Rethinking The Culture Of Protest

Kushal Pokharel

 

The peaceful demonstration demanding not only the withdrawal but the complete scrapping of the Guthi bill this week heralded a new culture of protest. While such agitations are not an unprecedented phenomena in any part of the world, the manner in which it took place this time around was different in more positive sense. Thousands of people including conservationist, ‘guthiyaars’, human rights activists came to the street in a bid to show a strong solidarity for the cause of preserving our age-old cultural and religious practices.
In fact, the demonstrators wanted to impart a message that they are ready to sacrifice for the general welfare of the community without compromising on any grounds. Taking a collective oath to stand firm against corruption, the participants vowed not to tolerate any sort of unethical practices and raise voices against the ‘mafia’ practices. Chanting slogans against the bill reflected a composed nature of the participants rather than undue sensation.
However, the general public has also hinted to the government not to undermine the power of a common man. No matter how powerful the government is technically, it won’t be in a position to withstand mass public protest if every household voluntarily gathers in street for the cause of protecting the religious and cultural heritages to maintain the dignity of the nation.
It was indeed a welcoming move on the part of the PM to announce the withdrawal of the controversial bill though the manner of reaching this decision has already invited considerable attention from opposition leaders. Realising the general mass dissatisfaction, the government made a timely move. Nevertheless, the pre-determined program at Maitighar was conducted amid a great display of warmth and cordiality never witnessed before in the history of street defiance.
What new precedence in terms of street movement was set is the main point of discussion in this article. First, the participants were pretty much aware of allowing the smooth flow of emergency vehicles like the ambulance while the event was taking place. This is not only a single positive action but holds more prominence in terms of the participants’ desire to assess the gravity of the situation becoming sensitive to rescue the valuable life of the people. Second, the active involvement of people in cleaning the same area after the event also caught media headlines. As we were accustomed to seeing a filthy environment in the aftermath of similar rallies and protests in the past, the latest news has come as a bit of pleasant surprise. What’s more, even the non-participants of the event also played a major role in the cleaning campaign. This is something we all can emulate to make our own community a better place to live in.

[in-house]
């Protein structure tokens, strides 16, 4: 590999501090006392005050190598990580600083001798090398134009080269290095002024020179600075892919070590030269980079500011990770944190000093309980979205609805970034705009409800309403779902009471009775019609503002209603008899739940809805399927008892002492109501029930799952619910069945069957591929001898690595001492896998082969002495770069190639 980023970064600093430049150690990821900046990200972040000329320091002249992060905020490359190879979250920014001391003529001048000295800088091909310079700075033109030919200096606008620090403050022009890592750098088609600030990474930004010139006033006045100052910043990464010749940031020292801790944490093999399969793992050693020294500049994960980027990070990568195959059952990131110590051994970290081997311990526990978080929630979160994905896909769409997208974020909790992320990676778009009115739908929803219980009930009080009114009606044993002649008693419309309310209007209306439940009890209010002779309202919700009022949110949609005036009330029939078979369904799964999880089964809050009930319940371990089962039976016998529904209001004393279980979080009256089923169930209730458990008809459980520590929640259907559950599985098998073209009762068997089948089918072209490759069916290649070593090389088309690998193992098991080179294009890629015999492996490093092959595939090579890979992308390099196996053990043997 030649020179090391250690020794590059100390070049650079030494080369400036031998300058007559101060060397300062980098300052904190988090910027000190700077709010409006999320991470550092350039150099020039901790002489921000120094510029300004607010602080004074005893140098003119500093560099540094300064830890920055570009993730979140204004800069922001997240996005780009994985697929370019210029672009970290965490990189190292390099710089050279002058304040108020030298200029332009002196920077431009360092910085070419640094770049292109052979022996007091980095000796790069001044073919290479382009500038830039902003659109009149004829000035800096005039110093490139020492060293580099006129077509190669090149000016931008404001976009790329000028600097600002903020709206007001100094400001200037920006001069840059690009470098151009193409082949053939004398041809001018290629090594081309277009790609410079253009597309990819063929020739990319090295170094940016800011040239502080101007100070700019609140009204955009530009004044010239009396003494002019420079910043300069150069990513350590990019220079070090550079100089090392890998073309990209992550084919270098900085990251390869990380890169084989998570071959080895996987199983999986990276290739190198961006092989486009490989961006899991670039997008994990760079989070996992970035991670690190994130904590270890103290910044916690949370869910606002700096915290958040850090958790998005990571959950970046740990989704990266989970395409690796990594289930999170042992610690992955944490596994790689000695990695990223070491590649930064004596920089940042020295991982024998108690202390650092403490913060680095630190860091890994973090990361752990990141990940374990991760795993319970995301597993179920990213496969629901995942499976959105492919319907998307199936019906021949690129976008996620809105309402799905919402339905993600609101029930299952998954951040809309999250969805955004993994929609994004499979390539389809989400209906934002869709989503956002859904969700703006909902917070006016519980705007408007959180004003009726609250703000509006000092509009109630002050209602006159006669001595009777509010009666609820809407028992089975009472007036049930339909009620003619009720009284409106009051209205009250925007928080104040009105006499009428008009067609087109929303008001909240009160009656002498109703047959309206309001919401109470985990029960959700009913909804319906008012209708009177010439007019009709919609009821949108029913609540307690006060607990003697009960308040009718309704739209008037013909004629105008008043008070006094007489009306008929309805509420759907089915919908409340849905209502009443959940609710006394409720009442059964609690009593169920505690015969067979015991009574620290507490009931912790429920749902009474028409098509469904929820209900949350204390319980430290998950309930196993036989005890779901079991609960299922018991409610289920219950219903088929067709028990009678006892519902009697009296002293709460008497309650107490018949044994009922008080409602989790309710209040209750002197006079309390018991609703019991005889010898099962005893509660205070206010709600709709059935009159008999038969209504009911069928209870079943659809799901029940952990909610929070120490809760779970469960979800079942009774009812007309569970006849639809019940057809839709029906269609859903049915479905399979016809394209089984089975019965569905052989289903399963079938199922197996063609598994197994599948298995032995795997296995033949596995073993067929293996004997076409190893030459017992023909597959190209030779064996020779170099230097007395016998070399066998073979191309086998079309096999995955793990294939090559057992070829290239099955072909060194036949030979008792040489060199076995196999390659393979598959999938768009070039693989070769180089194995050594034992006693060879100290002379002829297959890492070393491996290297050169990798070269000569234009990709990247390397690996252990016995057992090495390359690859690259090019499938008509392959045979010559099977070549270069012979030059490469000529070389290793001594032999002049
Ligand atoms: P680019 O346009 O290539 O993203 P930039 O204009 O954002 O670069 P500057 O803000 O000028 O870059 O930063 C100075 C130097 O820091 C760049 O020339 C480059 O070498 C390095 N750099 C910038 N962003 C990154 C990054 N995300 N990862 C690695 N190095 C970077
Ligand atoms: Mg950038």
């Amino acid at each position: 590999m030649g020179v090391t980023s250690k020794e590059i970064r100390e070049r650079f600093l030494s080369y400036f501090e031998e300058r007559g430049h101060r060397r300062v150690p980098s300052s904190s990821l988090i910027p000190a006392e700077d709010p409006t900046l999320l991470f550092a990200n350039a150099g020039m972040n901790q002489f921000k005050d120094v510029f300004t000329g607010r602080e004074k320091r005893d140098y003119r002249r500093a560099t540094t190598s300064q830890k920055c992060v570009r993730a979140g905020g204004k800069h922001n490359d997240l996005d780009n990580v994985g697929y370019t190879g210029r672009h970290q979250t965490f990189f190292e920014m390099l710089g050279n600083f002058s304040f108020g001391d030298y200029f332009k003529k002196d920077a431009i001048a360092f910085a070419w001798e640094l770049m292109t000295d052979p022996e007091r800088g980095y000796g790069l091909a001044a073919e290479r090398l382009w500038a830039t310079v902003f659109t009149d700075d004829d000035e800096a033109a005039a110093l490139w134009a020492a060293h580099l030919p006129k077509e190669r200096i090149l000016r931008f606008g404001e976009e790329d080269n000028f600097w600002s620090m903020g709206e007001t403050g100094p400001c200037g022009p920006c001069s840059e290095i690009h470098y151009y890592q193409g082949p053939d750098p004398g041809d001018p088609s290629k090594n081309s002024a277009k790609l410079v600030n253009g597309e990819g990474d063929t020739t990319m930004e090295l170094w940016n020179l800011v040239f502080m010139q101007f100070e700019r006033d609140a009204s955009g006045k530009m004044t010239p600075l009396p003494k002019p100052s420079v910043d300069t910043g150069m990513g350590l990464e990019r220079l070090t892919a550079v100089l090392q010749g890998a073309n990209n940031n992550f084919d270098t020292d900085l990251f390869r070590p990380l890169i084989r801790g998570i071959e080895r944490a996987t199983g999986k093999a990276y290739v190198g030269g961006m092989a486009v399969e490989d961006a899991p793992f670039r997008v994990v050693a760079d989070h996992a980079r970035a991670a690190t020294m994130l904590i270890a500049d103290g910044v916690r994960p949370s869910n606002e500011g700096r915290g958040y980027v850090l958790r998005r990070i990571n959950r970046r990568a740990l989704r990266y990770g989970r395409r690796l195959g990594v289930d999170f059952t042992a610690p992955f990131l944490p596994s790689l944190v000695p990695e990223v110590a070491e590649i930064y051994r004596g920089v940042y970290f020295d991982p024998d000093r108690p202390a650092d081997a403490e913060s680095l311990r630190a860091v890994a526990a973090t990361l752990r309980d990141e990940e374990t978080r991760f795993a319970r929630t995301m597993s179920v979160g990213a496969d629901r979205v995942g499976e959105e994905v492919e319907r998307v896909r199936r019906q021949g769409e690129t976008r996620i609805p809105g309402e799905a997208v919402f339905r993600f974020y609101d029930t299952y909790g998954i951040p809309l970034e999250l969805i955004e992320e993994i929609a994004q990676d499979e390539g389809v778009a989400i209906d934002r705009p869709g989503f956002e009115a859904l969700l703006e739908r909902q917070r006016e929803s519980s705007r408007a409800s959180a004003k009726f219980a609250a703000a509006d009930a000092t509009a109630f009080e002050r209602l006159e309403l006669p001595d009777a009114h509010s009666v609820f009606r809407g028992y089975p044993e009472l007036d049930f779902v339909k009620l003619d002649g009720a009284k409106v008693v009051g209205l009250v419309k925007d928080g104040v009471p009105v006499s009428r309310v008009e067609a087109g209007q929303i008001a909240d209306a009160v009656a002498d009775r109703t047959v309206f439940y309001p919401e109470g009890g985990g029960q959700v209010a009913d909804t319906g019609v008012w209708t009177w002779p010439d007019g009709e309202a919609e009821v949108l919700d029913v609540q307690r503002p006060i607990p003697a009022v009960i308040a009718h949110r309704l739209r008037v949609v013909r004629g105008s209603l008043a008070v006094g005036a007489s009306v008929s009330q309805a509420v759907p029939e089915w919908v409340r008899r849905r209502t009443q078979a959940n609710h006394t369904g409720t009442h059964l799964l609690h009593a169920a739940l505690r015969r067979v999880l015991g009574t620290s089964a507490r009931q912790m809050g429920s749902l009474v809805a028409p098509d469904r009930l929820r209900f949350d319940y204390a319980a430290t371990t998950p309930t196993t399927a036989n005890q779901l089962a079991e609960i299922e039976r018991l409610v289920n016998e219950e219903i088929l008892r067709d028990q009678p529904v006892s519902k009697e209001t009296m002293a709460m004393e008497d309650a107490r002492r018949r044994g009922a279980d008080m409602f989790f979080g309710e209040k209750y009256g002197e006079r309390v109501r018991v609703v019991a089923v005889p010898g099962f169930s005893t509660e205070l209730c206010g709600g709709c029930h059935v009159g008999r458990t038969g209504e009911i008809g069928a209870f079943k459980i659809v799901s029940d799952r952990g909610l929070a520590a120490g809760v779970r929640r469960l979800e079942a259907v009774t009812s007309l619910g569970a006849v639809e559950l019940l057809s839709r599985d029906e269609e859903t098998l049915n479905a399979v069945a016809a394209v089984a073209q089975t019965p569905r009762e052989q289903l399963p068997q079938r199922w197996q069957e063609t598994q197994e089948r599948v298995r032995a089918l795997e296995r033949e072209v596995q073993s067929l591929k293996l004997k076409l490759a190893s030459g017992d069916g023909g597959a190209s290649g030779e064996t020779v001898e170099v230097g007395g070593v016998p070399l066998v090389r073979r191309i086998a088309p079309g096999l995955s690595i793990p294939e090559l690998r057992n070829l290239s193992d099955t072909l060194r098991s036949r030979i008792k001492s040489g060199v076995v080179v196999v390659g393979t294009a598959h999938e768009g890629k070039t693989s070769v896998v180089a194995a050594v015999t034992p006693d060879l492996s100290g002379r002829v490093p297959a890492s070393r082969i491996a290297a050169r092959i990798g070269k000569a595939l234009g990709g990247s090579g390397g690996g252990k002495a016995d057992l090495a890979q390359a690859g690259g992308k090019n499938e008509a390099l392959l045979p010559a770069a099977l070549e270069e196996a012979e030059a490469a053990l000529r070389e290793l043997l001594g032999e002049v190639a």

Third, the picture of a prominent singer offering flower to the police as a symbol of social cohesion also gained greater currency. Unique in its approach, this strategy was adopted in a bid to pacify the security personnel with stick in their hands to punish the violators. The scene of the agitators offering water to the police on duty was worth watching.
A deeper analysis into these gestures indicate a desire on the part of the protestors to transform the culture of raising voices against the government. By now, it has been well established that even without resorting to violence, pressure can be exerted on government if the agendas command a huge support of the common people. Whether we look back into the days of Dr. Govinda Kc’s movement against the medical bill or the current peaceful assembly of the people cautioning the government to maintain the sanctity of our culture and traditions, this becomes pretty obvious.
Treating the state machinery as friend rather than an enemy also seems to be the implicit message behind such symbolic expressions. As a result, it could be seen that even the police were smiling at the protestors. Adhering to a peaceful and calm nature has definitely averted any undesirable scenario.
Nurturing an improved culture of venting out dissatisfaction and grievances against the state system has become important for many reasons. Being agitated in an irrational way doesn’t often provide long term solutions to the issues that have bothered us the most. It is pertinent to figure out a more tolerant way of expressing ourselves without hampering the general law and order situation of the country.
Hence, a model of civilised demonstration was on full display. At a time when various sectors are at odds with the government, sticking to exemplary ways of voicing their demands is desirable. On the one hand, this will help them get their issues heard through a non-violent means, on the other, it is likely that the government listens to them with due attention.
(The author is a member of the Social Science and Research Faculty at NIMS College) 

 

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